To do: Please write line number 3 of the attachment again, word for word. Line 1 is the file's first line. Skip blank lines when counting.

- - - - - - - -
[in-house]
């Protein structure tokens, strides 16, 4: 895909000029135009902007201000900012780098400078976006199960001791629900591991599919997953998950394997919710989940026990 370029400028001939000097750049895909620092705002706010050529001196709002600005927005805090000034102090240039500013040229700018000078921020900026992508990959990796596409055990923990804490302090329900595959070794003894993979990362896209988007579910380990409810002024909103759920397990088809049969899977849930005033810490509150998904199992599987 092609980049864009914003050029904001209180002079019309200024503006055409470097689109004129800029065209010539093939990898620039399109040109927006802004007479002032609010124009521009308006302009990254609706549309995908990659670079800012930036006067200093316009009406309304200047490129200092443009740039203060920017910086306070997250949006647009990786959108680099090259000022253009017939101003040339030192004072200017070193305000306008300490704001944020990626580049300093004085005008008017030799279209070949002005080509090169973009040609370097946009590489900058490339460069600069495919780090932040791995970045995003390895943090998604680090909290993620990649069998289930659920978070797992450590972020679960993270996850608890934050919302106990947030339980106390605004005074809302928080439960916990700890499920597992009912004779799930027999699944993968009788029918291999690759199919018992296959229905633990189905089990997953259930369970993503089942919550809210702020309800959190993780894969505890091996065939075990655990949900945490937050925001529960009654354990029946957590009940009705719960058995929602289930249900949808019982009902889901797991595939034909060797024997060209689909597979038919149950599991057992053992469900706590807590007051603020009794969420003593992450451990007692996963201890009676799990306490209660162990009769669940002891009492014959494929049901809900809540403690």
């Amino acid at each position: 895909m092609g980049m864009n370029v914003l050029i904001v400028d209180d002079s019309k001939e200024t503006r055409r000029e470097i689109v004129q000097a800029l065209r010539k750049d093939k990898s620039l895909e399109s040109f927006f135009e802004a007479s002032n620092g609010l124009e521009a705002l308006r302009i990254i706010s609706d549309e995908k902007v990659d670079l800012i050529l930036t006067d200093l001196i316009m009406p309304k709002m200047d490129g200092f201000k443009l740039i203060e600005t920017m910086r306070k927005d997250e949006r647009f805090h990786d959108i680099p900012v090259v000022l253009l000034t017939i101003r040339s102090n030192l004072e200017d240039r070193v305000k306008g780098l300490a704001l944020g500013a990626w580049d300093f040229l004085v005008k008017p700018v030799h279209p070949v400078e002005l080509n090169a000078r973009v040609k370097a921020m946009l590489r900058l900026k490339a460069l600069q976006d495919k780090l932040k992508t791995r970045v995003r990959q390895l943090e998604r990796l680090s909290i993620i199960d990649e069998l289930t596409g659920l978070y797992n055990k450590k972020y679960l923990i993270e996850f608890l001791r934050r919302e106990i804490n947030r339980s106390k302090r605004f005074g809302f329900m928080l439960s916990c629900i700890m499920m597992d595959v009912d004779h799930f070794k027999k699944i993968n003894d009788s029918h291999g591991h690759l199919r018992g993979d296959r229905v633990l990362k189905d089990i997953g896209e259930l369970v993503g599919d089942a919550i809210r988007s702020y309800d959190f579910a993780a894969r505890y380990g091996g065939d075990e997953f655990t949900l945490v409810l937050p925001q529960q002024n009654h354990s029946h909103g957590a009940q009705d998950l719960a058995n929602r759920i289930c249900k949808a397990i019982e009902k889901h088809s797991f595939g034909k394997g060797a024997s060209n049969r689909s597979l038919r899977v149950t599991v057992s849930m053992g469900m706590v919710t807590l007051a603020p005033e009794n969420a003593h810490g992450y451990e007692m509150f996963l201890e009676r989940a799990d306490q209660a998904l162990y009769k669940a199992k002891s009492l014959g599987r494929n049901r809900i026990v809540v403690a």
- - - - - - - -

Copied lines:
């Amino acid at each position: 895909m092609g980049m864009n370029v914003l050029i904001v400028d209180d002079s019309k001939e200024t503006r055409r000029e470097i689109v004129q000097a800029l065209r010539k750049d093939k990898s620039l895909e399109s040109f927006f135009e802004a007479s002032n620092g609010l124009e521009a705002l308006r302009i990254i706010s609706d549309e995908k902007v990659d670079l800012i050529l930036t006067d200093l001196i316009m009406p309304k709002m200047d490129g200092f201000k443009l740039i203060e600005t920017m910086r306070k927005d997250e949006r647009f805090h990786d959108i680099p900012v090259v000022l253009l000034t017939i101003r040339s102090n030192l004072e200017d240039r070193v305000k306008g780098l300490a704001l944020g500013a990626w580049d300093f040229l004085v005008k008017p700018v030799h279209p070949v400078e002005l080509n090169a000078r973009v040609k370097a921020m946009l590489r900058l900026k490339a460069l600069q976006d495919k780090l932040k992508t791995r970045v995003r990959q390895l943090e998604r990796l680090s909290i993620i199960d990649e069998l289930t596409g659920l978070y797992n055990k450590k972020y679960l923990i993270e996850f608890l001791r934050r919302e106990i804490n947030r339980s106390k302090r605004f005074g809302f329900m928080l439960s916990c629900i700890m499920m597992d595959v009912d004779h799930f070794k027999k699944i993968n003894d009788s029918h291999g591991h690759l199919r018992g993979d296959r229905v633990l990362k189905d089990i997953g896209e259930l369970v993503g599919d089942a919550i809210r988007s702020y309800d959190f579910a993780a894969r505890y380990g091996g065939d075990e997953f655990t949900l945490v409810l937050p925001q529960q002024n009654h354990s029946h909103g957590a009940q009705d998950l719960a058995n929602r759920i289930c249900k949808a397990i019982e009902k889901h088809s797991f595939g034909k394997g060797a024997s060209n049969r689909s597979l038919r899977v149950t599991v057992s849930m053992g469900m706590v919710t807590l007051a603020p005033e009794n969420a003593h810490g992450y451990e007692m509150f996963l201890e009676r989940a799990d306490q209660a998904l162990y009769k669940a199992k002891s009492l014959g599987r494929n049901r809900i026990v809540v403690a």